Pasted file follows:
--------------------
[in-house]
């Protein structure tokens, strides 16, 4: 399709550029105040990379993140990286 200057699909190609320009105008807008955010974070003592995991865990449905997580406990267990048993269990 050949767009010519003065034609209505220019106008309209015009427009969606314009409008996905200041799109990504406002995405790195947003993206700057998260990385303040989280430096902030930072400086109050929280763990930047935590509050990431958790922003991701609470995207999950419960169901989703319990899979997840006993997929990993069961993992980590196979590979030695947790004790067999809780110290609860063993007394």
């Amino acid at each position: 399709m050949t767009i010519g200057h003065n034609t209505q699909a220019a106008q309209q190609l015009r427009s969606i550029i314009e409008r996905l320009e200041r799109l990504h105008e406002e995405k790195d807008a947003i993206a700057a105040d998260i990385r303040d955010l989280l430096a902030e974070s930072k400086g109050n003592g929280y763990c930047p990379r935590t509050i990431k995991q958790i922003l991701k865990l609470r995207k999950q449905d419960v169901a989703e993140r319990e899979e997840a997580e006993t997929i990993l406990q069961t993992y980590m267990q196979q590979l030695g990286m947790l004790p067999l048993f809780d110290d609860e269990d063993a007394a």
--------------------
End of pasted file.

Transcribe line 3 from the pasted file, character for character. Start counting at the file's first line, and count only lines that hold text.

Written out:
């Amino acid at each position: 399709m050949t767009i010519g200057h003065n034609t209505q699909a220019a106008q309209q190609l015009r427009s969606i550029i314009e409008r996905l320009e200041r799109l990504h105008e406002e995405k790195d807008a947003i993206a700057a105040d998260i990385r303040d955010l989280l430096a902030e974070s930072k400086g109050n003592g929280y763990c930047p990379r935590t509050i990431k995991q958790i922003l991701k865990l609470r995207k999950q449905d419960v169901a989703e993140r319990e899979e997840a997580e006993t997929i990993l406990q069961t993992y980590m267990q196979q590979l030695g990286m947790l004790p067999l048993f809780d110290d609860e269990d063993a007394a």